The Last Lover

Death gets one night with every woman,

luring her into his foggy bedroom with

the most final of embraces,

kissing her body back into

the blackness between stars.


By then he’s dark with longing.

He has waited all her life, even if

Katie’s a mere sixteen and died

behind the wheel of a Mustang.

With deaths like hers, you wonder

if Death was playing fair; did

he throw that raccoon in the road

or hand her that extra beer?


And what about Amy, who drowned in the lake?

Did Death see her, skinnydipping, and

yank her ankles into the deep?


Death has always been greedy, but

who can stop him, what can they say?

Where do you think we got the

phrase drop dead gorgeous anyway?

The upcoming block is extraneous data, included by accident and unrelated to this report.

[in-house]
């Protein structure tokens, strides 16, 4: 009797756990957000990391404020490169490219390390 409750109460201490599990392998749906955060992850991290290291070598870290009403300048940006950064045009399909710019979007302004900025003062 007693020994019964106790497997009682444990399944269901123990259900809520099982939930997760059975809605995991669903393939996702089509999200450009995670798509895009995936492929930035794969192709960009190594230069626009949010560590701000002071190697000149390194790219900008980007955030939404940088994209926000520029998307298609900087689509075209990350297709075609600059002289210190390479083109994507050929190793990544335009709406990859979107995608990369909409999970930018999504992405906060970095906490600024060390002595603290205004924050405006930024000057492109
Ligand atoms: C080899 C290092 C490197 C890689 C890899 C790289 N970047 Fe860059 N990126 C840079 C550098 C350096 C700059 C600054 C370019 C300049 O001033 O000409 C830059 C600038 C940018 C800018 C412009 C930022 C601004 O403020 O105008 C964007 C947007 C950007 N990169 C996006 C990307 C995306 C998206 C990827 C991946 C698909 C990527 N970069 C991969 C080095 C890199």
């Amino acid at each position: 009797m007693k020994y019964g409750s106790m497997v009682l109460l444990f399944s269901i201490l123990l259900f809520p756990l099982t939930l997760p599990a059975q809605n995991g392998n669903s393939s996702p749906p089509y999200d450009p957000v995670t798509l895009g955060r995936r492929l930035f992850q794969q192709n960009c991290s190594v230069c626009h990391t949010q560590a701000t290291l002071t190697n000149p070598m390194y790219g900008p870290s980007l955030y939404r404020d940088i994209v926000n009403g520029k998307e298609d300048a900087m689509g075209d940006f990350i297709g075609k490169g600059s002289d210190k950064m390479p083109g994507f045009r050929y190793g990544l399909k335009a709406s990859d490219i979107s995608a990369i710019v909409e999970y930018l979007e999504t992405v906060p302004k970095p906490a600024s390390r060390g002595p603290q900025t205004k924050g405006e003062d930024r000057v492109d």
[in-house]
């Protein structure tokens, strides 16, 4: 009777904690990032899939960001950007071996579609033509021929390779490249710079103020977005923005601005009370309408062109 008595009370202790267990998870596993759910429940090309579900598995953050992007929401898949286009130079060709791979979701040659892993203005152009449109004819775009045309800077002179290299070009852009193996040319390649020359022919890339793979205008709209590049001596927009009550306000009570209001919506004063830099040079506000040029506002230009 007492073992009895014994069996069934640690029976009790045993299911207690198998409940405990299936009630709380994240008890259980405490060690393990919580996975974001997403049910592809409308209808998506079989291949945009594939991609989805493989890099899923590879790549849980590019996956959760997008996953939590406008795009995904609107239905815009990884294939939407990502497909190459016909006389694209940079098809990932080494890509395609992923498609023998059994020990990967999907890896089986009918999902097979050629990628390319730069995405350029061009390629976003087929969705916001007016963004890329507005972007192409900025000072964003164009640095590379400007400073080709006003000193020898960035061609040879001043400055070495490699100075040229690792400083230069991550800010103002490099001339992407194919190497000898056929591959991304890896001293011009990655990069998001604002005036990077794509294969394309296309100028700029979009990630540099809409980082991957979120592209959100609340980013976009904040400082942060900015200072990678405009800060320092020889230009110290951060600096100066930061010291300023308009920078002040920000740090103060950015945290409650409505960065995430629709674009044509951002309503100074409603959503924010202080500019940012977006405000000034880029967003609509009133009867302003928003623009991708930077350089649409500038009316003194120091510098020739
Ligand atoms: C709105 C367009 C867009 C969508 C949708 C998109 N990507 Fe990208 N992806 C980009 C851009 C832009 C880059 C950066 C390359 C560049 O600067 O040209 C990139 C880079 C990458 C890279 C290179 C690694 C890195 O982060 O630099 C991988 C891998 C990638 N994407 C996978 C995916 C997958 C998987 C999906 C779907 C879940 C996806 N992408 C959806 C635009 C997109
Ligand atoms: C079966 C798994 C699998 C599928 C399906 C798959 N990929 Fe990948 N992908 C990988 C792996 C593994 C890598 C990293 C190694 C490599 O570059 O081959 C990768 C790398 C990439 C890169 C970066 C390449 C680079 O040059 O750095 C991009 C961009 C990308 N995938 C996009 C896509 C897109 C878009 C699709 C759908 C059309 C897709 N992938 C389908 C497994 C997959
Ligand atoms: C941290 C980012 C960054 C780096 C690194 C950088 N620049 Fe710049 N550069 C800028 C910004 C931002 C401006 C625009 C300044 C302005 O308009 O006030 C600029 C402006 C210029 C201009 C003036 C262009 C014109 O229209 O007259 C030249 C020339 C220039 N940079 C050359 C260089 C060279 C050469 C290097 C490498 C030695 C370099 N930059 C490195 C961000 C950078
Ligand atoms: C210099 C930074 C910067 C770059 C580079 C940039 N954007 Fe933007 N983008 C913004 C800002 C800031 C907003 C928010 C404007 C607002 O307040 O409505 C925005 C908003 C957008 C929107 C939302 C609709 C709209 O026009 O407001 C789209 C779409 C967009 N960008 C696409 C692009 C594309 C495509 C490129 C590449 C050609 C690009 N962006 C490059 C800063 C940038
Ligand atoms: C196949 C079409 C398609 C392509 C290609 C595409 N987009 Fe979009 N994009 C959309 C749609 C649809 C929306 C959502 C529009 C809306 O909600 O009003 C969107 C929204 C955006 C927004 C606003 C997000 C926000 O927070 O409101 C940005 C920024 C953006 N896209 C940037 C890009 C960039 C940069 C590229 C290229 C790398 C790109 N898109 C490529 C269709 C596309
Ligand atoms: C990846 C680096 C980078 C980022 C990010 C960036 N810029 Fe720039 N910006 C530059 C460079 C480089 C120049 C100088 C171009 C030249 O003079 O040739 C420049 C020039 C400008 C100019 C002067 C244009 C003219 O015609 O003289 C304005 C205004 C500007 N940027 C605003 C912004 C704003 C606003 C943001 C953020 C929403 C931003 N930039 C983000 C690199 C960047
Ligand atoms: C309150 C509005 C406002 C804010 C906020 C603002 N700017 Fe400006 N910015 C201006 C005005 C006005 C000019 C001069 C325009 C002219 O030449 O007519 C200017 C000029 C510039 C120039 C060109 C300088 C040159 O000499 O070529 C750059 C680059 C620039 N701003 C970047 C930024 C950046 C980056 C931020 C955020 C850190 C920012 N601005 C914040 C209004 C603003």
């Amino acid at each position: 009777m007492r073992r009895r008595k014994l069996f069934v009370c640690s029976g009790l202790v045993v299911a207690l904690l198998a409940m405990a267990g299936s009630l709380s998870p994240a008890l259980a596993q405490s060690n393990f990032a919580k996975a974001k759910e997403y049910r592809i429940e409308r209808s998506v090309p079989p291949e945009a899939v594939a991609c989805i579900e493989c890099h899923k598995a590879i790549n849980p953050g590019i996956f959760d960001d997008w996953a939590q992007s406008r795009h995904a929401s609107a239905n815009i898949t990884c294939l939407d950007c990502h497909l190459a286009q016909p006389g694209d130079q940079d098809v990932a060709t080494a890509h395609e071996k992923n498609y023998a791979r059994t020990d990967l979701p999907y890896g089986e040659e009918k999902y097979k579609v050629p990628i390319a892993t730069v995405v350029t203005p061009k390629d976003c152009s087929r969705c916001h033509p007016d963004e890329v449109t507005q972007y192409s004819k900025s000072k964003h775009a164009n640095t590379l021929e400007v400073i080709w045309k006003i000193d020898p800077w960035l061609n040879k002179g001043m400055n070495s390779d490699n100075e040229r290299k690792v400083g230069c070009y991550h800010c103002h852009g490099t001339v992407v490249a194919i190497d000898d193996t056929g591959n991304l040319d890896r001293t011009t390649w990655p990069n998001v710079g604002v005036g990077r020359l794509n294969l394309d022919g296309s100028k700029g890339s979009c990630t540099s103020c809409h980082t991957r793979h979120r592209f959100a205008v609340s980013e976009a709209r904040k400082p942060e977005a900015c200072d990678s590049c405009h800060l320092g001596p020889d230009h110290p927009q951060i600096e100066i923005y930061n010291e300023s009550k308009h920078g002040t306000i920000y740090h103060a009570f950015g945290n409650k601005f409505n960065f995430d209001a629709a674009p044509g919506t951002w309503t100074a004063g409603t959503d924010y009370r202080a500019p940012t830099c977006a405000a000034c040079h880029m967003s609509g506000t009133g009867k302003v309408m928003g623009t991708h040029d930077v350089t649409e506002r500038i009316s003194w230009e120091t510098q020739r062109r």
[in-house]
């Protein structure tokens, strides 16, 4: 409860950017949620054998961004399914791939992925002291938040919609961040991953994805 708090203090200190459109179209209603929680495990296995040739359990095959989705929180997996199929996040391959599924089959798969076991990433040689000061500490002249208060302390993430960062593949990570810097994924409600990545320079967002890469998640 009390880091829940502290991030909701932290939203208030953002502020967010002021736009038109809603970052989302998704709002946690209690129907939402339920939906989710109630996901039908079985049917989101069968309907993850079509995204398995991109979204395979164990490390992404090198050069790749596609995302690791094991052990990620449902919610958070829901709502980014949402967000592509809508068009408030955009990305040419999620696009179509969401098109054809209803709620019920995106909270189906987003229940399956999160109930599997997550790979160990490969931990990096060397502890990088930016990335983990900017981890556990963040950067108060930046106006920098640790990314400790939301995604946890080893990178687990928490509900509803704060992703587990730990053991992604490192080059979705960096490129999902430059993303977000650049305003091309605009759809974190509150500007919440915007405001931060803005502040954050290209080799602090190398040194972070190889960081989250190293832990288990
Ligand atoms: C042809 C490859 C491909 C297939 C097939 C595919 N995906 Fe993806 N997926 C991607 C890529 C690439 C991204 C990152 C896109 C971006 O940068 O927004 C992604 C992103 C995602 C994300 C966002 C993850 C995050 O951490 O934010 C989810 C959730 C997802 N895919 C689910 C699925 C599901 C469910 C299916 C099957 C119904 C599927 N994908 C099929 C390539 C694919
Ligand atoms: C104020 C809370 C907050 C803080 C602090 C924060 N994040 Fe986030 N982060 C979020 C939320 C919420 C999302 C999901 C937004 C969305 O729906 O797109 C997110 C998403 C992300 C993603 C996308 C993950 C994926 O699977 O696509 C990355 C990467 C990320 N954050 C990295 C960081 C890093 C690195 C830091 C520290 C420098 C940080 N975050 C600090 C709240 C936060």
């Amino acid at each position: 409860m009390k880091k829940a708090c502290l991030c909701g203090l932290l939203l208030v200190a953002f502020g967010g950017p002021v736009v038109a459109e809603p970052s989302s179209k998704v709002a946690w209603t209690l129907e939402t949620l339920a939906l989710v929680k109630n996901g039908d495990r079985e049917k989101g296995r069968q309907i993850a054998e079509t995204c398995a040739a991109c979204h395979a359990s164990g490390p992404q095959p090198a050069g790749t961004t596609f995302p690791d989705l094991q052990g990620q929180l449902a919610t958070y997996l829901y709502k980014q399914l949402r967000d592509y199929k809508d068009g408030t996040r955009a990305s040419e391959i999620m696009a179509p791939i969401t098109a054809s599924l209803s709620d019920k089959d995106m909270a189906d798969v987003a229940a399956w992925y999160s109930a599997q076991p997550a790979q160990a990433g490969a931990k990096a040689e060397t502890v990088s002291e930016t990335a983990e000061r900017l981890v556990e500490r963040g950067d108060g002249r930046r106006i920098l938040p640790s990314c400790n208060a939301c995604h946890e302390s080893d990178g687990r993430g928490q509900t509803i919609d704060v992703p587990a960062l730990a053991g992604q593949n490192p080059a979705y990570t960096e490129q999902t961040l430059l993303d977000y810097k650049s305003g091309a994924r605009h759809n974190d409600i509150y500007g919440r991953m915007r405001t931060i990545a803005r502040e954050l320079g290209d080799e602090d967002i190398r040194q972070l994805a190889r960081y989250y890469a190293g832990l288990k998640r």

Still, I wonder if he’s tender,

as I am with you tonight,

closing the burgundy curtains

against Death’s omniscient eyes?

Why do you think I hide you in

the movies, the theater? Because

Death sees through the eyes of insects

and few insects gather there.


Why do you think, when we’re walking

through the park on a sunny day,

I tremble at the sight of butterflies

circling your face?


Wolff Bowden, From “Heavyweight Champion of The Night”